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Swamped By Toxic Seaweed, The French Antilles' Cry For Help

Since 2011, the Caribbean islands have been attacked by rafts of algae which give off a pungent odor as they decompose.

Sargassum on a beach on May, 11 at Le Robert in Martinique, French Antilles
Sargassum on a beach on May, 11 at Le Robert in Martinique, French Antilles
Patrick Roger

PETIT-BOURG — First, a stench catches you even before you can see the shoreline. Then a tide of red algae comes, which pours onto beaches, rocks, the mangrove. Coming from the deep and carried by marine currents, this algae is known as sargassum.

"This is no longer an emergency, it is a calamity," said the Minister of Ecological Transition and Solidarity, Nicolas Hulot, on his arrival in Petit-Bourg, Guadeloupe, where a hundred protesters from the local anti-sargassum collective were waiting. He was accompanied by the Minister of Deep Seas, Annick Girardin.

Since 2011, the inhabitants of the Caribbean islands have regularly been accosted by these rafts of algae, which can reach several thousand square meters and which give off nauseating smells when decomposing. But this year, the scale and duration of these algae blooms are unprecedented. Worse still, the problem could be prolonged.

"We are facing an exceptional phenomenon not simply because of its magnitude, but one which may increasingly repeat itself due to climate change," says Mr. Hulot.

"They have been there for six months," says Jocelyne Traventhal-Hatchi, spokesperson for the anti-sargassum coalition. "Six months that we've played host to H₂S and NH₃."

H₂S and NH₃: hydrogen sulfide and ammonia, two of the toxic gases identified in the fumes. However, depending on the nature of these sargassums, other toxic components may be active, such as arsenic, which increases fear within the community.

Government mobilization was late. Too late; plunging inhabitants into a sense of abandonment. There had been "a delay in action and a lack of coordination between actors, and the state is not exempt," Ms. Girardin said.

Welcome to Sargasso Land.

At each stop the ministers were met by a reception of residential committees, mostly wearing protective masks, eager to tell the reality of their daily lives for the last few weeks and months. The daily stench that the winds are not strong enough to sweep away, nausea, vomiting, diarrhea, swollen eyes, irritated throat. Their testimonials which caused officials to close schools and transfer students away from the decomposing mounds of algae.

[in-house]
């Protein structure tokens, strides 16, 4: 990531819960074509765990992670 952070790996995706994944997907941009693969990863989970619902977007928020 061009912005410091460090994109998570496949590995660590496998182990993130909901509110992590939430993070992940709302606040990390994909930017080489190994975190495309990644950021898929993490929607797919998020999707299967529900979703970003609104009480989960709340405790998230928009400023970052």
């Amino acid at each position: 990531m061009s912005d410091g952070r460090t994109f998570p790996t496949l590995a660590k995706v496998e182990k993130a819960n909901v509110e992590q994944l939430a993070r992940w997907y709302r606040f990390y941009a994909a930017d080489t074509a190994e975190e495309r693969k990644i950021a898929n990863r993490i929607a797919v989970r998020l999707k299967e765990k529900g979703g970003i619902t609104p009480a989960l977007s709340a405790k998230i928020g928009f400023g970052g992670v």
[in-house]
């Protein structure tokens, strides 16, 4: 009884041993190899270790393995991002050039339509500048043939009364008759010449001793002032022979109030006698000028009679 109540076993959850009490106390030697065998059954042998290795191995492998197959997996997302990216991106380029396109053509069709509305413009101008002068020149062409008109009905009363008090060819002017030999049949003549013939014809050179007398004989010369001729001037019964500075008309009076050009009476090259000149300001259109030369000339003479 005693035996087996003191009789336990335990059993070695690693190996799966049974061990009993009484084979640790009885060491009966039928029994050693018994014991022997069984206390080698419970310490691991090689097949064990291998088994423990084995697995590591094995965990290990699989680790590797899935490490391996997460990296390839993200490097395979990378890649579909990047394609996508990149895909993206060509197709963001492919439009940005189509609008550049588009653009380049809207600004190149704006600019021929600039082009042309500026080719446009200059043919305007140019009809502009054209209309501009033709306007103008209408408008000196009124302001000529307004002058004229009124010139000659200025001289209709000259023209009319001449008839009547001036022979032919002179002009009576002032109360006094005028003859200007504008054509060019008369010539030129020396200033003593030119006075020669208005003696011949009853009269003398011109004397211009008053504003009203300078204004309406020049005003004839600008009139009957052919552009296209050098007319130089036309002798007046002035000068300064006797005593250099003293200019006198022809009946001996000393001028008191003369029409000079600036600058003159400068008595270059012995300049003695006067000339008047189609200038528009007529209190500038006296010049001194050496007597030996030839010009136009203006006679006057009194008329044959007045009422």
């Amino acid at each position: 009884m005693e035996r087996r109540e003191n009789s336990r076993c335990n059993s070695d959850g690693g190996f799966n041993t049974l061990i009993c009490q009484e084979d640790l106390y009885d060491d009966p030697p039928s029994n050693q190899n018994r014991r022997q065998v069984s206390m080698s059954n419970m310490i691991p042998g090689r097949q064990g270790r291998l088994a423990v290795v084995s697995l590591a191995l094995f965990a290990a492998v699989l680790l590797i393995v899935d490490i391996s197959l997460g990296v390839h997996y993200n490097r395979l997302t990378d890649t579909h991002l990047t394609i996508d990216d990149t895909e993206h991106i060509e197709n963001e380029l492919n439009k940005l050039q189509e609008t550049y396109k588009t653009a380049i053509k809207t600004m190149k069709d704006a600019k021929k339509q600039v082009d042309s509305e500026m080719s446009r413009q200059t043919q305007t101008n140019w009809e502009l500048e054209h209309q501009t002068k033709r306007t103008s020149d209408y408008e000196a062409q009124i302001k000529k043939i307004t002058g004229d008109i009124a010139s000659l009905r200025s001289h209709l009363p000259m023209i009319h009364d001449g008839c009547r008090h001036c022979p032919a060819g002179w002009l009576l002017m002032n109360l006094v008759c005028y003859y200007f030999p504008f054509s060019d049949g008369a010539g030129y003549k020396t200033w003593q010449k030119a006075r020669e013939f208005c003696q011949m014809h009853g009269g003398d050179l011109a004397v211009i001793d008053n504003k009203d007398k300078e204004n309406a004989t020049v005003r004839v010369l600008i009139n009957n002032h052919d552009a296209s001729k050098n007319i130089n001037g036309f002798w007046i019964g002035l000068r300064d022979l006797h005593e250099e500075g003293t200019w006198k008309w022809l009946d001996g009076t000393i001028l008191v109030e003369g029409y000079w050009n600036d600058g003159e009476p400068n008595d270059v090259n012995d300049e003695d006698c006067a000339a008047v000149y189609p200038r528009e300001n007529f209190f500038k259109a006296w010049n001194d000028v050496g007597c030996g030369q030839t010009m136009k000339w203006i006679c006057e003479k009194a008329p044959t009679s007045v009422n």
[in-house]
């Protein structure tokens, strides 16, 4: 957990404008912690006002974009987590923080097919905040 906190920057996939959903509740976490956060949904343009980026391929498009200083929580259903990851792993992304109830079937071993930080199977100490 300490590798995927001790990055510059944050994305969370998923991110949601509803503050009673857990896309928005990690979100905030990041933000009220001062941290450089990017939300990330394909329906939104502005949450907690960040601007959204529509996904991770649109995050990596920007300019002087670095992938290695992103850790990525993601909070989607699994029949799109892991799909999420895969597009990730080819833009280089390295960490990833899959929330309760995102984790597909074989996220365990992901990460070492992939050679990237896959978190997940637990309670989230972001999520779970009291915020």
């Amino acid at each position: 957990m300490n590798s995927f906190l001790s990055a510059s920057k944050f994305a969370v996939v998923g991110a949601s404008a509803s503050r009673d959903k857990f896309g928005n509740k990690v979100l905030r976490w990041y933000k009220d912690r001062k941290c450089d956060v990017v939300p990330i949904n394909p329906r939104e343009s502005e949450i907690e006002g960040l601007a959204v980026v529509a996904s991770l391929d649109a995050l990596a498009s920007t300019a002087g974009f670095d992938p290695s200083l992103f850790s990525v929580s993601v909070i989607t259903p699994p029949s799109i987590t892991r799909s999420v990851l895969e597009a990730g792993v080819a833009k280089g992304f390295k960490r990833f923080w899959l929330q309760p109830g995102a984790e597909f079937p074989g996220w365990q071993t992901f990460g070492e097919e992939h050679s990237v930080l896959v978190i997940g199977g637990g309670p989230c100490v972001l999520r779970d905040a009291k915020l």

For the small islands of the Guadeloupe archipelago, whose economy is largely based on tourism, the consequences are even more catastrophic. Some of them, like Marie-Galante or Terre-de-Bas, were cut off for several days because the ships could not enter or leave the ports, which had been invaded by brown algae. The fishing boats are immobilized in the middle of a pestilential mud that corrodes and oxidizes everything, just as gas emissions blacken and degrade household appliances. The tourists have deserted; shops and restaurants are closing.

Clearing efforts are slow going with only a fraction of the algae having been cleared. The only town hall of Capesterre-de-Marie-Galante has already spent half a million euros. Nevertheless, even if the exchanges were sometimes fraught, this visit was welcomed as a testimony that the state, finally, cared for these territories "at the end of the world." "Welcome to Sargasso Land," Marlene Miraculeux-Bourgeois, the mayor of the town, said upon the arrival of the two ministers, recalling that, in seven years, no minister of ecology had moved to Marie-Galante. As they left citizens begged, "don't give up on us."

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Society

How India’s Women Are Fighting Air Pollution — And The Patriarchy

India is one of the world's worst countries for air pollution, with women more likely to be affected by the problem than men. Now, experts and activists are fighting to reframe pollution as a gendered health crisis.

A woman walking through dense fog in New Delhi

*Saumya Kalia

MUMBAI In New Delhi, a city that has topped urban air-pollution charts in recent years, Shakuntala describes a discomfort that has become too familiar. Surrounded by bricks and austere buildings, she tells an interviewer: "The eyes burn and it becomes difficult to breathe". She is referring to the noxious fumes she routinely breathes as a construction worker.

Like Shakuntala, women’s experiences of polluted air fill every corner of their lives – inside homes, in parks and markets, on the way to work. Ambient air in most districts in India has never been worse than it is today. As many as 1.67 million people in the country die prematurely due to polluted air. It is India’s second largest health risk after malnutrition.

This risk of exposure to air pollution is compounded for women. Their experiences of toxic air are more frequent and often more hazardous. Yet “policies around air quality have not yet adequately taken into account gender or other factors that might influence people’s health,” Pallavi Pant, a senior scientist at the Health Effects Institute, a nonprofit in the U.S., told The Wire Science.

“It’s unacceptable that the biggest burden [rests on] those who can least bear it,” Sherebanu Frosh, an activist, added. People like her are building a unique resistance within India.

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